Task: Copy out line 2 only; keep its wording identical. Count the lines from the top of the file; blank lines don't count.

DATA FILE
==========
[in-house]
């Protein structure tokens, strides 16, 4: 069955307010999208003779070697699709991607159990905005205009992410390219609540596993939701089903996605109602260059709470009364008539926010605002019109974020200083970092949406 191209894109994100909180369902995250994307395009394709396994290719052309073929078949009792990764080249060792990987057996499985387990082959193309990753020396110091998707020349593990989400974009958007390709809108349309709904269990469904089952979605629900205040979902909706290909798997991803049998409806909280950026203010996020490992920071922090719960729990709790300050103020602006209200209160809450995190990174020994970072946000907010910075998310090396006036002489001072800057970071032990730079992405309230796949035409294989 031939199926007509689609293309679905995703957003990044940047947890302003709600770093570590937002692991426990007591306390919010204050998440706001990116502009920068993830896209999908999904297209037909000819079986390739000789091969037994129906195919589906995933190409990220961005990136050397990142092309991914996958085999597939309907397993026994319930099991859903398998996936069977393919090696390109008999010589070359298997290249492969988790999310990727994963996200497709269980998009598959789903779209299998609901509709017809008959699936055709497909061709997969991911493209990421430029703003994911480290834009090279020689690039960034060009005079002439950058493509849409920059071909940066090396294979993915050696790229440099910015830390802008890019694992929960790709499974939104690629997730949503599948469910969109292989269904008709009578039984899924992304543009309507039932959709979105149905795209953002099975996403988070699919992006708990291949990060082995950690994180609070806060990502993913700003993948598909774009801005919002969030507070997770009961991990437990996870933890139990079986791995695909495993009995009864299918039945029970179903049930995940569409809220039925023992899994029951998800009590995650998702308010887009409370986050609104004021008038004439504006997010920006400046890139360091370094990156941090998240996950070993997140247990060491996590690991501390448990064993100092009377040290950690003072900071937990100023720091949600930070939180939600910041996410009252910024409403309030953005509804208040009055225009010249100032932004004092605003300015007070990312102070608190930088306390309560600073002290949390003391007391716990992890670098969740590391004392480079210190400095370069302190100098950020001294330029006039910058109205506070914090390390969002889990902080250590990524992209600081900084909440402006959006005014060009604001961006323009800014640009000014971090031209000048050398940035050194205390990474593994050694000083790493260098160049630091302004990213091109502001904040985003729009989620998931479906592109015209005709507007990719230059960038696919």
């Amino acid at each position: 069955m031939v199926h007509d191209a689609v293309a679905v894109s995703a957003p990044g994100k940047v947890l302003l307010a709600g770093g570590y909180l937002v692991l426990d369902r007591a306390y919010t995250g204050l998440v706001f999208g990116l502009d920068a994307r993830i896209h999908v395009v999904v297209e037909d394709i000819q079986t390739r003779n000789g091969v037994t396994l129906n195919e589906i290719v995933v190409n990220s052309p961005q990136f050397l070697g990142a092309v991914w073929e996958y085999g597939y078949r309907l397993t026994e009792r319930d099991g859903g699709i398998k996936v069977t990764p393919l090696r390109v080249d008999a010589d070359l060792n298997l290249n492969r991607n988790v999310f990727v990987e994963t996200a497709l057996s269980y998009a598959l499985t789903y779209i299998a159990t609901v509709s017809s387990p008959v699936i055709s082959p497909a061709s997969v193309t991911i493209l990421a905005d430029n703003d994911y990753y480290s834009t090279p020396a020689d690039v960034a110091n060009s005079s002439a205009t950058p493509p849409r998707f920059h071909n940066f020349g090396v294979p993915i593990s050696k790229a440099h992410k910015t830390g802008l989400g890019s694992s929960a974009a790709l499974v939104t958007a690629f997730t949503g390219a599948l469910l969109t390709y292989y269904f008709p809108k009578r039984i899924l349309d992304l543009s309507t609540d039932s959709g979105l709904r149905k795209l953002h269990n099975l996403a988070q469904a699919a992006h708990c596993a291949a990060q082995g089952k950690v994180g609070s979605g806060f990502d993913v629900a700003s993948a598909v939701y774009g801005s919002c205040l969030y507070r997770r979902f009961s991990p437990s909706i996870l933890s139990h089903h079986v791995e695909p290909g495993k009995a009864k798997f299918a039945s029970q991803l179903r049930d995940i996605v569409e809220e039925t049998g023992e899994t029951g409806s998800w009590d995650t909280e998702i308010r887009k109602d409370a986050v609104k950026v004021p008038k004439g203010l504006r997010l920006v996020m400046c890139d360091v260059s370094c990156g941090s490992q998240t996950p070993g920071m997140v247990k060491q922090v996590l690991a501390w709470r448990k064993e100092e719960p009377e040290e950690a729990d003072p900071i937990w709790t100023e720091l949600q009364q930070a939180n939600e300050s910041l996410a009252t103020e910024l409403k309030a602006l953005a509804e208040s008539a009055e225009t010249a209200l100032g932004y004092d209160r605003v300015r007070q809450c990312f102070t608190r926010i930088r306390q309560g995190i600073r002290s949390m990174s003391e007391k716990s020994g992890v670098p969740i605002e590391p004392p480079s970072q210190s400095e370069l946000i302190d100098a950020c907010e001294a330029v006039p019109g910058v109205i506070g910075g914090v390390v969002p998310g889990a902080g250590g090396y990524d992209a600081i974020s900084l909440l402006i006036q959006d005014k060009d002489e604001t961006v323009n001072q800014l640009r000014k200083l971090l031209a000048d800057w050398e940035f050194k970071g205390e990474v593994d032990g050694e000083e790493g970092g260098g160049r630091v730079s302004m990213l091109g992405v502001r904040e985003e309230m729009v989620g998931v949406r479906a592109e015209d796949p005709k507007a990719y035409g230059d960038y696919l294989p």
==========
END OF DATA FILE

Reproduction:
């Protein structure tokens, strides 16, 4: 069955307010999208003779070697699709991607159990905005205009992410390219609540596993939701089903996605109602260059709470009364008539926010605002019109974020200083970092949406 191209894109994100909180369902995250994307395009394709396994290719052309073929078949009792990764080249060792990987057996499985387990082959193309990753020396110091998707020349593990989400974009958007390709809108349309709904269990469904089952979605629900205040979902909706290909798997991803049998409806909280950026203010996020490992920071922090719960729990709790300050103020602006209200209160809450995190990174020994970072946000907010910075998310090396006036002489001072800057970071032990730079992405309230796949035409294989 031939199926007509689609293309679905995703957003990044940047947890302003709600770093570590937002692991426990007591306390919010204050998440706001990116502009920068993830896209999908999904297209037909000819079986390739000789091969037994129906195919589906995933190409990220961005990136050397990142092309991914996958085999597939309907397993026994319930099991859903398998996936069977393919090696390109008999010589070359298997290249492969988790999310990727994963996200497709269980998009598959789903779209299998609901509709017809008959699936055709497909061709997969991911493209990421430029703003994911480290834009090279020689690039960034060009005079002439950058493509849409920059071909940066090396294979993915050696790229440099910015830390802008890019694992929960790709499974939104690629997730949503599948469910969109292989269904008709009578039984899924992304543009309507039932959709979105149905795209953002099975996403988070699919992006708990291949990060082995950690994180609070806060990502993913700003993948598909774009801005919002969030507070997770009961991990437990996870933890139990079986791995695909495993009995009864299918039945029970179903049930995940569409809220039925023992899994029951998800009590995650998702308010887009409370986050609104004021008038004439504006997010920006400046890139360091370094990156941090998240996950070993997140247990060491996590690991501390448990064993100092009377040290950690003072900071937990100023720091949600930070939180939600910041996410009252910024409403309030953005509804208040009055225009010249100032932004004092605003300015007070990312102070608190930088306390309560600073002290949390003391007391716990992890670098969740590391004392480079210190400095370069302190100098950020001294330029006039910058109205506070914090390390969002889990902080250590990524992209600081900084909440402006959006005014060009604001961006323009800014640009000014971090031209000048050398940035050194205390990474593994050694000083790493260098160049630091302004990213091109502001904040985003729009989620998931479906592109015209005709507007990719230059960038696919």